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Rudolf Abel and His Life in Brooklyn

This video, by the U.S. Department of Defense, takes us through the life of Rudolf Abel (Willy Fisher) while he was living in Brooklyn as an undetected Soviet spy.

The informative documentary is a bit longer than 14 minutes. This guide will help you to move the video forward to see key parts of the story:

4:36 - The story starts with the strange case of the Hollow Nickel. We learn, later, what this has to do with Goldfus / Abel. At this point in the story, no one in America realizes that the real name of this spy is William (”Willy”) Fisher. No one will know this for many years to come.

6:10 - Abel (Fisher) lived at 252 Fulton Street. He had a studio apartment which he rented in the name of Emil Goldfus.

7:01 - Goldfus / Abel is apprehended on August 7, 1957. After he was arrested, he revealed that his real name was Rudolf Ivanovich Abel. That was an untrue statement.

7:35 - U.S. officials report this arrest is “the most important Soviet spy ever caught in the United States.”  Abel is charged with being an active spy over a period of nine years.

7:57 - The FBI investigated his apartment’s contents and his nearby photographic/artist studio.

8:12 - Agents found microfilm and a short-wave radio set in Abel’s flat.

8:20 - Agents also found hollowed-out pencils containing film and numerous cryptic messages.

8:34 - Agents also found hollowed-out bolts and nails to transmit what they believe are defense secrets.

8:40 - Abel even had hollowed cufflinks in his apartment.

8:52 - Abel had rented a safe deposit box at Manufacturers Trust Company, a NYC bank. FBI agents found $15,000 in cash in that box. Abel also had $6,000 on his person when he was arrested.

9:25 - Jim Donovan - the Brooklyn-based attorney retained to defend Abel in his upcoming espionage trial - talks about his client’s defense at a press conference. He says:  “It [Abel’s case] should be sharply distinguished from such a case as that of the Rosenbergs who were charged with betraying their own country. Assuming the charges in this indictment are true, Abel is quite evidently not only a man who has performed an exceedingly hazardous mission for his own country...”

In short ... Abel was an admitted professional spy and had conducted himself within the code of that profession.

Abel did not testify at trial and Donovan presented no defense witnesses.

The U.S. Attorney offered several witnesses to make his case against Abel.  He showed Abel to be an active participant in the KGB who operated directly under the USSR Council of Ministers in Moscow.

Among other things, the prosecutor said:  “The KGB serves as a worldwide collector of information. In each country, a number of independent spy cells pass information directly into the apparatus. Members of one spy cell do not know of agents in other rings.”

11:07 - “Through newspapers, radio and television [then still in its infancy]. the eyes and ears of a perplexed, troubled American people were on this courthouse [in Brooklyn].”  Then on November 15, 1957, came the verdict. The jury found Colonel Abel guilty as charged.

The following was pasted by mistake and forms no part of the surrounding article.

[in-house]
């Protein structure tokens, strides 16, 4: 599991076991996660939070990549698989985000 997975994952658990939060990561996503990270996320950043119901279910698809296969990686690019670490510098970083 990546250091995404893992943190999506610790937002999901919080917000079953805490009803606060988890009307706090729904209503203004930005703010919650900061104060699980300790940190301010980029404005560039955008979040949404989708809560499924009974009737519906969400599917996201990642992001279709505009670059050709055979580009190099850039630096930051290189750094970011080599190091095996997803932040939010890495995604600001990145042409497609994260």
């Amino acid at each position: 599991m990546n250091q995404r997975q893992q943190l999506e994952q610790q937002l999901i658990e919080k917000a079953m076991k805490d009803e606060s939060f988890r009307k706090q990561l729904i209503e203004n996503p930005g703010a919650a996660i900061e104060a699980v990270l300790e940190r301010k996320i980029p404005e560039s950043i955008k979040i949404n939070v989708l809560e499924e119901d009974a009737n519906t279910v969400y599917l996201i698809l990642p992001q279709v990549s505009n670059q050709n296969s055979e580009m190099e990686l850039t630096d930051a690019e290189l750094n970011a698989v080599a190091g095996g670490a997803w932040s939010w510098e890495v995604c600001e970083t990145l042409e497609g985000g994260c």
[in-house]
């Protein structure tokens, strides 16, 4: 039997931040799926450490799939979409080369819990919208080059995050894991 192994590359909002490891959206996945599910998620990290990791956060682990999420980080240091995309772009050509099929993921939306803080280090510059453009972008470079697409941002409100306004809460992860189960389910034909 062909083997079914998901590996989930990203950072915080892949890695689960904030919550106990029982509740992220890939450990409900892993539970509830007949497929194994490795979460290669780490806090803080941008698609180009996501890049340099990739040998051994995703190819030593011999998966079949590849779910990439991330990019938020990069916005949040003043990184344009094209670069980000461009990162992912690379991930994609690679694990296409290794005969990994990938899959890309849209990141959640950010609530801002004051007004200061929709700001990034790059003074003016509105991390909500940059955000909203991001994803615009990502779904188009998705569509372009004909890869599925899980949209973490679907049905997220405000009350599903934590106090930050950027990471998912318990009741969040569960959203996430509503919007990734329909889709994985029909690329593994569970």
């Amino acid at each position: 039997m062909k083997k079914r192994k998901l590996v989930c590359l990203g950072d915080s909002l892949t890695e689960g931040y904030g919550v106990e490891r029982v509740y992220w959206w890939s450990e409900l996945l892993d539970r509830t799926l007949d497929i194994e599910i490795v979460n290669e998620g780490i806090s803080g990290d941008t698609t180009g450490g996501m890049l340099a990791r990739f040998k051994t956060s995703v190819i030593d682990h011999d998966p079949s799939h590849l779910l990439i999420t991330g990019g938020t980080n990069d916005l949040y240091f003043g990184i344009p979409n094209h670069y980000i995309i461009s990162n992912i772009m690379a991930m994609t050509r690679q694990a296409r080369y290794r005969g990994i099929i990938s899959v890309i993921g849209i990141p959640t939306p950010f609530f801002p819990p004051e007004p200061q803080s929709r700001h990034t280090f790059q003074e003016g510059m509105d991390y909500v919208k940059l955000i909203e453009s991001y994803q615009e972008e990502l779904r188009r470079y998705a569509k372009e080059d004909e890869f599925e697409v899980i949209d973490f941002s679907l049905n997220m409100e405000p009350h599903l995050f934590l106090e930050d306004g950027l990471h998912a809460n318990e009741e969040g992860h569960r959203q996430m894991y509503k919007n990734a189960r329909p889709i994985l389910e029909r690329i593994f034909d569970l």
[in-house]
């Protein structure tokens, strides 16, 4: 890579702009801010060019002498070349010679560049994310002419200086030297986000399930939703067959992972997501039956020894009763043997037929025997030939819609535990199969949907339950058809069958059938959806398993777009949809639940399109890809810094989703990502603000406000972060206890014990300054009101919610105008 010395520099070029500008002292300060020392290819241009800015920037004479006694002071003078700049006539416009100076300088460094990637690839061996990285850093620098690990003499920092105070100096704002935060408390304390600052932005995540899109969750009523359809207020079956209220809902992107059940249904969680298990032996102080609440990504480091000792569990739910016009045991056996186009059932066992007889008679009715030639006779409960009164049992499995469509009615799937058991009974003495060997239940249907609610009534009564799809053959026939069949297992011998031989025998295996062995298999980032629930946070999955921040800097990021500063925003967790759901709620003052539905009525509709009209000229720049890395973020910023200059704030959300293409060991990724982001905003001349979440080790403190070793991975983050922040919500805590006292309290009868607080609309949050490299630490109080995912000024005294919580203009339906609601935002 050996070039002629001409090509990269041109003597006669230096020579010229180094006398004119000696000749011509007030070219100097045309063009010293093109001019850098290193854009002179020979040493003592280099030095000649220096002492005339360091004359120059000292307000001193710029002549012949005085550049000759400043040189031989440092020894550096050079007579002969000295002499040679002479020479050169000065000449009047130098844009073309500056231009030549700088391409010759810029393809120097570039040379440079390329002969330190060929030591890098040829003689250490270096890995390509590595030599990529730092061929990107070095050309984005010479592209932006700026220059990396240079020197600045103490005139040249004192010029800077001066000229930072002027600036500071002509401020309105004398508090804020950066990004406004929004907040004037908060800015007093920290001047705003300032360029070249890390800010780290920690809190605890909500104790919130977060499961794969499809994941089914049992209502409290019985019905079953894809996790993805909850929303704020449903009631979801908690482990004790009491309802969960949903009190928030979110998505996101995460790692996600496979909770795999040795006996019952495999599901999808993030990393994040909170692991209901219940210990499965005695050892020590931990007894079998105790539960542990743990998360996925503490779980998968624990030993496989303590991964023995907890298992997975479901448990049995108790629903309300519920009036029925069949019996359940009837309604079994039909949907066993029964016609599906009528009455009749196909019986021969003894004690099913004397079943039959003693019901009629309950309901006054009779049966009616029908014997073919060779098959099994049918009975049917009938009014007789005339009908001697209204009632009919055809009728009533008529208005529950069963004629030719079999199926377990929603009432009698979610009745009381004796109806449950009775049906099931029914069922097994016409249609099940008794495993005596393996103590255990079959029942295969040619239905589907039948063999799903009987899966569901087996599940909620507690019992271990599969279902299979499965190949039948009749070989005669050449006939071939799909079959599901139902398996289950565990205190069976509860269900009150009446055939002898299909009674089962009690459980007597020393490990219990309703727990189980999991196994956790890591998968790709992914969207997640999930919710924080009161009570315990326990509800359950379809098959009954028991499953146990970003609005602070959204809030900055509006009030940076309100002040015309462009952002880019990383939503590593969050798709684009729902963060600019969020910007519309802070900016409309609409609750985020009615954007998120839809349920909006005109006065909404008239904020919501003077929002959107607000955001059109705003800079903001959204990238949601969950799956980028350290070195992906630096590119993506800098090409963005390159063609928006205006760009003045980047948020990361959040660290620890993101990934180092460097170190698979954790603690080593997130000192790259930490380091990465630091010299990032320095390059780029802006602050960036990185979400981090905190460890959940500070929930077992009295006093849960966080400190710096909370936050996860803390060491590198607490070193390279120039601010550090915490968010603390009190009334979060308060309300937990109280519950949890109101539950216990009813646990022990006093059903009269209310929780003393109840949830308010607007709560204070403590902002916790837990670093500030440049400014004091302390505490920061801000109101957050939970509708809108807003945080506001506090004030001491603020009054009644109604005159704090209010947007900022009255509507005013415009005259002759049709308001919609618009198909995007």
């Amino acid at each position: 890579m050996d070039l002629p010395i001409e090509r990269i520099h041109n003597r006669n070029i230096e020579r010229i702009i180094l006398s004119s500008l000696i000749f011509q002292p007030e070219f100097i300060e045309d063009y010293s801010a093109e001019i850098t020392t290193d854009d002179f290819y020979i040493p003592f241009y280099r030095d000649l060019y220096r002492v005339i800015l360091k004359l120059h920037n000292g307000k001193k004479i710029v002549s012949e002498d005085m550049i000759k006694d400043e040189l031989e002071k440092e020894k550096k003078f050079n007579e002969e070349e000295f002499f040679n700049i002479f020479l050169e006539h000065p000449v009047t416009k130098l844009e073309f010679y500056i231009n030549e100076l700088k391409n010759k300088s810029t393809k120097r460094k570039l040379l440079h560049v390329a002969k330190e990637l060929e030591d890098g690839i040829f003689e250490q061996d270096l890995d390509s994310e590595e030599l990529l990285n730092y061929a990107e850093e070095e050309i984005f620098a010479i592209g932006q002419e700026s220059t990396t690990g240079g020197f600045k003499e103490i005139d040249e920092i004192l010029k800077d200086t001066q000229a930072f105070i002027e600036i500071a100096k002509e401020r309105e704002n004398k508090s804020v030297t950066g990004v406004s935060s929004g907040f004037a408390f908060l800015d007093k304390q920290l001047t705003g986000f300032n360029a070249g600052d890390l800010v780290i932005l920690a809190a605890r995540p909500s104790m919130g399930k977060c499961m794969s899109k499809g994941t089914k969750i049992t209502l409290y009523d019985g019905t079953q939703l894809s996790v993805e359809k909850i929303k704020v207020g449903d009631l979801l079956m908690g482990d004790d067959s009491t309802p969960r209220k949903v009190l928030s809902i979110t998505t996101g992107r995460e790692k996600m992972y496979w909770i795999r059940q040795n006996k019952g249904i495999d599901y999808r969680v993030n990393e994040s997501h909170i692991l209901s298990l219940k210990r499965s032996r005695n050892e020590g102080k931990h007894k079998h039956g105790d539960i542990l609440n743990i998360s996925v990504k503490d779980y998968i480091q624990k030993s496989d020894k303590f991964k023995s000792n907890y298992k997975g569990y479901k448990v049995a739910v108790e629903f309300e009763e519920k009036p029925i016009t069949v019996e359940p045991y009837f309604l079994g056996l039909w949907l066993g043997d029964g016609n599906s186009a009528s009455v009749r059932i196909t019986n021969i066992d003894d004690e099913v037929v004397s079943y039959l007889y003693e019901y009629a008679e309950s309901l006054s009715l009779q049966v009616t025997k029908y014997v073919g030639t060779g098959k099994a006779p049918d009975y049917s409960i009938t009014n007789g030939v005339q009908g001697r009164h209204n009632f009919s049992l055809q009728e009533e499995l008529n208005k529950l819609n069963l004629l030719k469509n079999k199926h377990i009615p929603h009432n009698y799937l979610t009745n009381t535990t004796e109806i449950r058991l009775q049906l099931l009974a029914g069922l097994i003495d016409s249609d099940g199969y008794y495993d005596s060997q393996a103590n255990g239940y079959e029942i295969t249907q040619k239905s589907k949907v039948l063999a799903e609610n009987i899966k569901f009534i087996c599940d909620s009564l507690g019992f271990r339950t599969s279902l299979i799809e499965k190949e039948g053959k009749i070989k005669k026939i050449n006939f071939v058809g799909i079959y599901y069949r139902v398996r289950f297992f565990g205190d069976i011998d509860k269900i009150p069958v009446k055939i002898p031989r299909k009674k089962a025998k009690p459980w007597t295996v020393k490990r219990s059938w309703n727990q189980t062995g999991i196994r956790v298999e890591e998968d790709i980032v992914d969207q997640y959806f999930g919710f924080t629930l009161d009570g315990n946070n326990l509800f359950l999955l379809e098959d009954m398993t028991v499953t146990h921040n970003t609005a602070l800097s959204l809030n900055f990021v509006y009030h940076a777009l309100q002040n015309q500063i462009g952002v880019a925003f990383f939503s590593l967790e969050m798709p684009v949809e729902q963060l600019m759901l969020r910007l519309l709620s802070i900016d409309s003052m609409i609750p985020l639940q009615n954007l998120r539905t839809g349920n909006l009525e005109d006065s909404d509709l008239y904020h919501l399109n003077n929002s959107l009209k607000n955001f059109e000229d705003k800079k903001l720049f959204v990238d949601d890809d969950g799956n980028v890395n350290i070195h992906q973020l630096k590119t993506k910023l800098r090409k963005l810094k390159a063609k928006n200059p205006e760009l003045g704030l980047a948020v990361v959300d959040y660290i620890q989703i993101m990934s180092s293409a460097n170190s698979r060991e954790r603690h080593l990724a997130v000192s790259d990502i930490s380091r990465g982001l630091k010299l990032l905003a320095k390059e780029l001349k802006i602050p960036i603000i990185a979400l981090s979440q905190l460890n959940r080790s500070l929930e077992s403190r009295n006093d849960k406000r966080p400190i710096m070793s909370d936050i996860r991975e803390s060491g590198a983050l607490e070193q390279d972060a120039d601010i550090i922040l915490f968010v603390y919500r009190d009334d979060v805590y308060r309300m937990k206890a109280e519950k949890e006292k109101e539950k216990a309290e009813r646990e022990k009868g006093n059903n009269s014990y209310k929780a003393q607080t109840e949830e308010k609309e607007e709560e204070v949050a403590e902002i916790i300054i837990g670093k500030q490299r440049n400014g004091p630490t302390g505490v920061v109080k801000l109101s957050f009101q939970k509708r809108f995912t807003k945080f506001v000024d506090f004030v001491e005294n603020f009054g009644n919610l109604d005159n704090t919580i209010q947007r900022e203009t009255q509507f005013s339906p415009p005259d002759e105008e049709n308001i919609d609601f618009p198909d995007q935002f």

11:23 - The US Attorney said: “I believe that the jury verdict in this case was more than amply warranted by the evidence which I feel was overwhelming and which strikes a very, very severe blow at Soviet espionage in this country.”

11:35 - Colonel Abel was sentenced to thirty years in prison.

11:44 - “How many secrets passed from Colonel Abel to the Soviet Union is not-yet publicly known, but this is clear: Abel and his Russian confederates were basically intermediaries who collected their information from Americans in a position to know our defense secrets. Colonel Abel was the leader of only one Soviet spy network in the United States.”

12:15 - “Industrial and technical workers were Abel’s major target. Abel did not refute the evidence that espionage meetings, where transfer of information had been held in such important industrial centers as Quincy, Massachusetts, Long Island, NY, Newark, NJ and New York City [took place].”

12:43 - “Targets for the Colonel Abels [of the world] are Americans who work daily at building-up America’s military strength. Very few of these men and women convey secrets willingly to the Russian collectors of information. Carelessness eases the job of the professional spies like Colonel Rudolph Ivanovich Abel. And somewhere in this country, right now, trained agents just as clever, just as inconspicious, possessing large amounts of money and the most-refined tools of espionage are going on with Colonel Abel’s job. These men are hard-working, dedicated to their cause and will stop at nothing to get their hands on classified information. The Department of Defense security program is designed to defeat their efforts. By complying with these requirements, you will live up to your security obligations and thereby aid your country.”

“Whether Colonel Abel’s successors succeed or fail is strictly up to you.”

This video was prepared, in 1958, for the U.S. Department of Defense by the Army Pictorial Center.

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Author: Carole D. Bos, J.D. 5155stories and lessons created

Original Release: Sep 28, 2015

Updated Last Revision: Jun 02, 2016


Media Credits

This video was prepared, in 1958, for the U.S. Department of Defense by the Army Pictorial Center.  Public Domain.

 

To cite this story (For MLA citation guidance see easybib or OWL ):

"Rudolf Abel and His Life in Brooklyn" AwesomeStories.com. Sep 28, 2015. Sep 25, 2018.
       <http://www.awesomestories.com/asset/view/Rudolf-Abel-and-His-Life-in-Brooklyn>.
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